Always remember to consult with a doctor before adding new exercise to your routine.
No matter what our body’s limitations are, we may all be able to add some type of exercise to our daily routine. Exercise does not have to be jumping around or sweating. Simple stretching, walking and meditation are all forms of exercise. Caregivers may encourage patients to exercise starting with just 15 minutes a day, and this window can be adjusted up or down depending on the patient’s preferences.
Walking outside may help boost your patient’s mood and activity level with the added benefit of Vitamin D. Keep in mind that patients with a chronic condition, balance issues or injuries should consult with their doctor first. However, adding a short walk with a goal or destination in mind may give your patient something to look forward to each day.
If an outdoor walk is not an option, try keeping a daily goal for steps and achieve that by drinking more water and refilling your glass frequently, walking to the kitchen and back.
Yoga and Stretching
Yoga may help with core stability and body mobility and it helps build muscle strength. The mindful breathing exercises that are used during yoga may also be a health benefit. Increased flexibility may help with other daily activities too!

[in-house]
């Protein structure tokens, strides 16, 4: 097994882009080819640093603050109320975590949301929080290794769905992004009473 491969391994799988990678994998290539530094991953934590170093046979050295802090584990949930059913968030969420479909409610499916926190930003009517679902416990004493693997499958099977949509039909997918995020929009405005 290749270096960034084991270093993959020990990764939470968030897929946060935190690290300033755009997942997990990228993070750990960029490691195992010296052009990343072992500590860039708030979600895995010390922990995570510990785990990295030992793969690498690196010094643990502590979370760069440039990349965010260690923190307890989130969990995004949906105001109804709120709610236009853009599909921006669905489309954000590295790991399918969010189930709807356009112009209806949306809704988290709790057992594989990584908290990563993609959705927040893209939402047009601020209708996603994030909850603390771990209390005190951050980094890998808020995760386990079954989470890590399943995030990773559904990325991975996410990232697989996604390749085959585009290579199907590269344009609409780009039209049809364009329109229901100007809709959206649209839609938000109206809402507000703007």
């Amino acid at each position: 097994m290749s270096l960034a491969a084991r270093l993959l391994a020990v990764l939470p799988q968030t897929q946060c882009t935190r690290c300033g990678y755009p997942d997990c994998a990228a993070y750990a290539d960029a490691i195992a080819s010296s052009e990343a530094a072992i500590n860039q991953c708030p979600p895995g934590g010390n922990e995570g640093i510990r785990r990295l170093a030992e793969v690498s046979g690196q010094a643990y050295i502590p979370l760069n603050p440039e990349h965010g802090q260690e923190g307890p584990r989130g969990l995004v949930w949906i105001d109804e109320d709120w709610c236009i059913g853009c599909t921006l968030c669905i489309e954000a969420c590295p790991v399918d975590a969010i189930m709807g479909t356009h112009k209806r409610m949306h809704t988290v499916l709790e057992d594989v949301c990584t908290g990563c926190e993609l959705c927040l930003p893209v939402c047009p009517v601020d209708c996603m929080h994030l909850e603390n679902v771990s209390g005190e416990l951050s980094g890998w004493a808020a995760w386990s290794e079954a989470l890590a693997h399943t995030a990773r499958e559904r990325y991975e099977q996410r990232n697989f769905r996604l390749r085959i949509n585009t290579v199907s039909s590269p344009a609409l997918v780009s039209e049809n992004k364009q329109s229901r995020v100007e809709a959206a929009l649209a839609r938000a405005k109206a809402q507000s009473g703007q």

To start, purchase a yoga mat for extra stability and comfort (and to avoid slipping), then take off your shoes and socks and begin! This yoga mat by Gaiam can be purchased on Amazon or at a local sporting goods store.
Yoga poses may eventually strengthen your bones in addition to the muscle strengthening. Body weight poses may seem easy at first, but using your own body’s weight to stretch and balance will strengthen your body with practice. If you like to see photos and descriptions of different yoga poses, here’s an article from Lifeline with yoga poses for older adults. If you prefer to follow along with videos, here’s a 7 minute video by Silver Sneakers on Youtube particularly for older adults, as well as this yoga for beginners video.
Even just centering yourself on your mat, sitting up straight and clearing your mind with several deep breaths may help improve your mood, posture and stress level.
If you are able to join a local pool, swimming is a great way to lightly exercise while putting minimal stress on your bones and joints. Even if you are not a swimmer, you can sign up for water aerobics classes that are taught in the shallow end and still benefit from the light impact workout.
At- Home Fitness
Caregivers and patients both benefit from at-home workouts. These activities can be performed whenever you have an available window of time in the comfort of your own home. Follow along with Youtube videos for a Pilates class, or spend 15 minutes with light weights or resistance bands to stretch and gently work muscles. Again, make sure to consult with a doctor before attempting anything you have not tried before.
Take a look at this helpful article from the inspiring Silver Sneakers for more!